Former Arizona State Senator Russell Pearce (R), at the time a leader of the American Legislative Exchange Council (ALEC), was a main sponsor of the bill. But before that bill was introduced in the statehouse, Pearce secretly submitted a version of his proposed legislation, the "No Sanctuary Cities for Illegal Immigrants Act," to ALEC's Public Safety and Elections Task Force. At that meeting, corporate lobbyists, special interest groups, and legislators voted to make it ALEC "model legislation" for the nation -- without the press or public present to see that secret vote.

ALEC's Public Safety and Elections Task Force was temporarily disbanded in 2012, but at the time the bill that later became known as SB 1070 was approved by ALEC, the Corrections Corporation of America (CCA), a for-profit prison operator, was a member of the task force. CCA "had identified immigrant detention as a profit center important for its future growth."[17] (CCA claims it was at the meeting where the bill was approved but that it did not vote on the bill, unlike the other corporations, even though corporations routinely vote on bills at ALEC task force meetings and CCA previously chaired that ALEC task force.)

Pearce claimed he sought out Kobach, who had been an aide to then-Attorney General John Ashcroft and who took credit for helping to implement the National Security Entry-Exit Registration System (NSEERS) that created new interview requirements for nationals of 25 countries who sought entry to the U.S. or were present here. That program was heavily criticized by civil liberties and civil rights groups as profiling Muslims (the only country on the list that does not have a large Muslim population was North Korea). (NSEERS was suspended in 2011 and replaced by US-VISIT, which uses biometric data to check against U.S. watchlists.)

When Kobach ran for Kansas Secretary of State, he proudly billed himself on his campaign website as an attorney who "litigates against the ACLU in courts across the country."[18]

Kobach is described as a 'national expert on constitutional law' at the Immigration Reform Law Institute (IRLI), a subsidiary organization of the controversial group called the Federation for American Immigration Reform (FAIR). IRLI and FAIR are both funded in part by the Pioneer Fund, an organization that unabashedly studies the 'science' of eugenics.[19]

According to both Kobach and Pearce, SB 1070, Arizona's immigration bill, was not drafted by IRLI or FAIR. "The initial first draft of the bill was done by the legislators in the Arizona legislature who were coming up with a broad template of what they wanted to achieve. I was brought in at that point to advise on what was possible and what wasn't possible, and to refine the language to make sure it stands up in court," said Kobach who weighed-in on the Arizona v. Inter Tribal Council of Arizona case with an amicus brief, as did Pearce. Despite Kobach’s claim that his role was to make the broad powers created by the bill constitutional, the U.S. Supreme Court struck down parts of it.[20]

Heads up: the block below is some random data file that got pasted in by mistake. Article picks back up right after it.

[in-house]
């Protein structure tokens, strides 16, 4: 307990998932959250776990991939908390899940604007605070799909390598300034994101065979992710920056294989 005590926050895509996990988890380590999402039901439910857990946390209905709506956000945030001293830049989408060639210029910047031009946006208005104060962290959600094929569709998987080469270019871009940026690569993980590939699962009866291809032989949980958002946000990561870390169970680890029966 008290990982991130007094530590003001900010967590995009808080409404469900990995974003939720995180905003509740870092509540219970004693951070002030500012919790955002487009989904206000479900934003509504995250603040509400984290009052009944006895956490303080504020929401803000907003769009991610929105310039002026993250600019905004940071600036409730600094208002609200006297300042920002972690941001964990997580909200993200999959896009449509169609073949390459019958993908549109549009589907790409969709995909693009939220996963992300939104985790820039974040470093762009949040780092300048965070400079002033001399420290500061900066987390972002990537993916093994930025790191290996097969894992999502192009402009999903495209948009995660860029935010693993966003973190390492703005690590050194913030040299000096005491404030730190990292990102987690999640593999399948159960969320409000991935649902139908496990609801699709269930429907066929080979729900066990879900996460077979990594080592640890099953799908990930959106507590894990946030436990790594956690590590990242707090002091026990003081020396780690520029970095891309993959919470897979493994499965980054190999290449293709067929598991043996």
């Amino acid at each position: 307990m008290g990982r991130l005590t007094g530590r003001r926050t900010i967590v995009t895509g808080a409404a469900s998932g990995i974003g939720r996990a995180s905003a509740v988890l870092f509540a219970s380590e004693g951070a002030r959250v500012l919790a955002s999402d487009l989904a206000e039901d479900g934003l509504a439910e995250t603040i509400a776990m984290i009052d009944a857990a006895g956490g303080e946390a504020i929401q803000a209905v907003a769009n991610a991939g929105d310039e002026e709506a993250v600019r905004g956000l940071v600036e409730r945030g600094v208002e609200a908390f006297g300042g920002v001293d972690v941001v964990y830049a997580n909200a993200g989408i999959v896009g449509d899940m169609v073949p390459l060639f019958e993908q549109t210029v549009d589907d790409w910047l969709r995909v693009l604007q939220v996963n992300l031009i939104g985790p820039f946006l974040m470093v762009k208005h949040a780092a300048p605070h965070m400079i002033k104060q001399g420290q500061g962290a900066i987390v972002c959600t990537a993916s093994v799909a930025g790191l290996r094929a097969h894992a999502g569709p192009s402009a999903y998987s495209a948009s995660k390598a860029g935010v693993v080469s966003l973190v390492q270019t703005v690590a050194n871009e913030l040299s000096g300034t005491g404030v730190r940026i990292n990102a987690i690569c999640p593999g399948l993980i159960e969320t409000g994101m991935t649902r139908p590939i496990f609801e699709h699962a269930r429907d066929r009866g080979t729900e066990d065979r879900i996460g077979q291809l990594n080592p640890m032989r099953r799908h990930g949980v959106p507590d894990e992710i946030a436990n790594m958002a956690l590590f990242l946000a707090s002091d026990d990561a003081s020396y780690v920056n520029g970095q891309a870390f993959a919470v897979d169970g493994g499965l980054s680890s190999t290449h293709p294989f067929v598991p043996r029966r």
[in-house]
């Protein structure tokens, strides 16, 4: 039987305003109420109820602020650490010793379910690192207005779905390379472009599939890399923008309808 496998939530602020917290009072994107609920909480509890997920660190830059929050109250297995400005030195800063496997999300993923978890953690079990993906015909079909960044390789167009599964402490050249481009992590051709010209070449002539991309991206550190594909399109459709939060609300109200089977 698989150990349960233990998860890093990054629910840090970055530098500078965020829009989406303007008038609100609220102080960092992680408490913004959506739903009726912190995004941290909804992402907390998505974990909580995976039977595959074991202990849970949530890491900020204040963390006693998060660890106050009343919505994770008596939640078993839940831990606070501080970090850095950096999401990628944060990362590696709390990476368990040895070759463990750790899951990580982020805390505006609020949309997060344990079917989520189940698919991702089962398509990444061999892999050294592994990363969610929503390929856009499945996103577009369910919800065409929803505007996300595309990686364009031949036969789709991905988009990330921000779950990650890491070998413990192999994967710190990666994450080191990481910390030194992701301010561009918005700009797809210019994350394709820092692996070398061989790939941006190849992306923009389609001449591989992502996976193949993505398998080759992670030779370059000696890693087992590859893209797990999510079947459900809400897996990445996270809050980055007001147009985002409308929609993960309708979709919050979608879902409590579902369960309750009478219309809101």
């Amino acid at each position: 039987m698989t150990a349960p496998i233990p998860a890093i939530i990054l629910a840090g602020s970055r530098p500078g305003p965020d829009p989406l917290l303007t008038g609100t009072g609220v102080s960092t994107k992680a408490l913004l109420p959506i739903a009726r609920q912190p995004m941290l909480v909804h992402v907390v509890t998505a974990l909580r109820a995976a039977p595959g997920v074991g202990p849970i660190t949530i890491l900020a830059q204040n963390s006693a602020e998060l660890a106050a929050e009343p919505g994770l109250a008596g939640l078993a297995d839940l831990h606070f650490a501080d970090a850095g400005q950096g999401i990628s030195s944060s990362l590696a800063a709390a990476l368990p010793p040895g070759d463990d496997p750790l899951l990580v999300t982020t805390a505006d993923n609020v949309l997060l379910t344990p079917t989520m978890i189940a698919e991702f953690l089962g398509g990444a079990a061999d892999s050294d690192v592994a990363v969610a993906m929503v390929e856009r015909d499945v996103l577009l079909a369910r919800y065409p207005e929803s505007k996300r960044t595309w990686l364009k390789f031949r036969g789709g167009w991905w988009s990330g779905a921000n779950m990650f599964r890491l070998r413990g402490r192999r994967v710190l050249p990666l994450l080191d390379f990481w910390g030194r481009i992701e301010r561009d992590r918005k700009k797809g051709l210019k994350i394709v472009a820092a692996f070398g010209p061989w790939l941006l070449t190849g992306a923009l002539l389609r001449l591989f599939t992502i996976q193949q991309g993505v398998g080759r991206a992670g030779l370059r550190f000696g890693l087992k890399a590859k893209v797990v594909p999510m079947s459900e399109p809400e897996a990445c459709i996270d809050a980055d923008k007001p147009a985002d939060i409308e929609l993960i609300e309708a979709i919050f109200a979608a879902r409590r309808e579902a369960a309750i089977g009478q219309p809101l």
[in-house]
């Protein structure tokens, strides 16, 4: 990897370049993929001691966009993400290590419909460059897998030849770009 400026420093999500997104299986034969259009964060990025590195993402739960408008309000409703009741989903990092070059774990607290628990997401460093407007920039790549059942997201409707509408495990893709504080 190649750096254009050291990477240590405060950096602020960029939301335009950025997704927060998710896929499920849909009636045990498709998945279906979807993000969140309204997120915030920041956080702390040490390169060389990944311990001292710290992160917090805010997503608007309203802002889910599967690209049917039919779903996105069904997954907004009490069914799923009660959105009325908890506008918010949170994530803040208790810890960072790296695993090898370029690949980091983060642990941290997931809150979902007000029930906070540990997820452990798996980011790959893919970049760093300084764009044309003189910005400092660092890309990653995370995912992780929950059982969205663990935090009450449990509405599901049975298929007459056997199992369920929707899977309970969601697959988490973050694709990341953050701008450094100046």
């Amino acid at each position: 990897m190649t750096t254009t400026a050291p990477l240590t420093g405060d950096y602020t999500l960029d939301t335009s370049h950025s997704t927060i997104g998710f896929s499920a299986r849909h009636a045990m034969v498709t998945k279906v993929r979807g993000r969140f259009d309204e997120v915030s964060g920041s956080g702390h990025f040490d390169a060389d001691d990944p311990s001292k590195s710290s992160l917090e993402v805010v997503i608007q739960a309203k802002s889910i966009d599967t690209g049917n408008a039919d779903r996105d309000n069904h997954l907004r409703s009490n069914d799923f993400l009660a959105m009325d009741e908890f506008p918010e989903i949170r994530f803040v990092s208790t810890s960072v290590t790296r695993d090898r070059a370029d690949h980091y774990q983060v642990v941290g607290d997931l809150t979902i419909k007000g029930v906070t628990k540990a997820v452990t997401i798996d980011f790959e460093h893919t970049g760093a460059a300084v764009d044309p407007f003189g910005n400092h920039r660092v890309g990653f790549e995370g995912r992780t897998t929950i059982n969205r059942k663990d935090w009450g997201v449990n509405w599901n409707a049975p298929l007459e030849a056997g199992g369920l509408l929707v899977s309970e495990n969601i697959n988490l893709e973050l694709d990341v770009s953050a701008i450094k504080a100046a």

After being adopted as an ALEC "model" in 2008, at least three other states have passed nearly identical versions of the proof-of-citizenship bill, and other states have introduced it.[21] Kansas passed its version of 2011, with the support of Kobach who by then had been elected Secretary of State there.[22]

"Kobach Strategic Plan for First 365 Days" Revealed in Photograph with Trump

A photo-op with Donald Trump in front of Trump Tower offered a glimpse into Kris Kobach's one-year plan to head the Department of Homeland Security, notes Politico.[23] The high-resolution image, shot by an AP photographer, shows Kobach holding a folder in his left hand, on top of which appears to be his plan for the first year of the Department of Homeland Security if he were to receive the nomination. The document, which was partially obscured by Kobach's arm, reads as follows:[24]

Department of Homeland Security Kobach Strategic Plan For First 365 Days
Bar entry of Potential Terrorists
1.) Update and reintroduce the NSEERs screening and tracking system (National Entry-Exit Registration System) that was in place from 2002-2005. All aliens from high-risk areas are tracked.
2.) Add extreme vetting questions for high-risk aliens; question them regarding support for Sharia law, jihad, equality of men and women, the United States Constitution.
3.) Reduce intake of Syrian refugees to zero, using authority under the 1980 Refugee Act.

"Though the first word of the next section is covered, Kobach is likely calling for the incoming administration to deport a 'Record Number of Criminal Aliens in the First Year,'" according to Politico.[23]

According to the Los Angeles Times, "Less legible on Kobach's document, but still visible, are mentions of its definition of 'criminal alien' ('any alien arrested for any crime, and any gang member'); the phrase '386 miles of existing actual wall'; the Patriot Act; and 'Draft Amendment to National Voter ....' It's possible this line refers to the National Voter Registration Act."[24]

Refusal to Release Trump Documents in Response to ACLU Lawsuit

As part of an ongoing lawsuit over Kansas' voter ID law, the ACLU asked a Kansas federal judge to "unseal documents that Kobach was photographed holding when he met with Trump in November 2016, as well as a draft amendment to federal voting law, which circulated in his office" because they "contain potential amendments to the National Voter Registration Act, a 1993 law requiring motor vehicle and some other state agencies to provide opportunities to register to vote," according to the Huffington Post.[1]

Kobach initially refused to release the documents -- although he was later forced to do so by a U.S. magistrate judge -- or answer questions about them under oath in a closed deposition. The court fined Kobach $1,000 for misleading the court about the contents of the documents and ordered him to testify about them. The ACLU called Kobach's appeal of the deposition order "bizarre."[25]

Kobach Behind Voter Suppression Tool Called the "Interstate Voter Registration Crosscheck Program"

In January 2013, Kobach spoke with the National Association of State Election Directors about combating alleged voter fraud. Kobach discussed the "Interstate Voter Registration Crosscheck Program," (known as Crosscheck) claiming the system had uncovered 697,537 "potential duplicate voters" in 15 states. Thirteen states eventually handed their voter files over to Kobach's office.[26][27]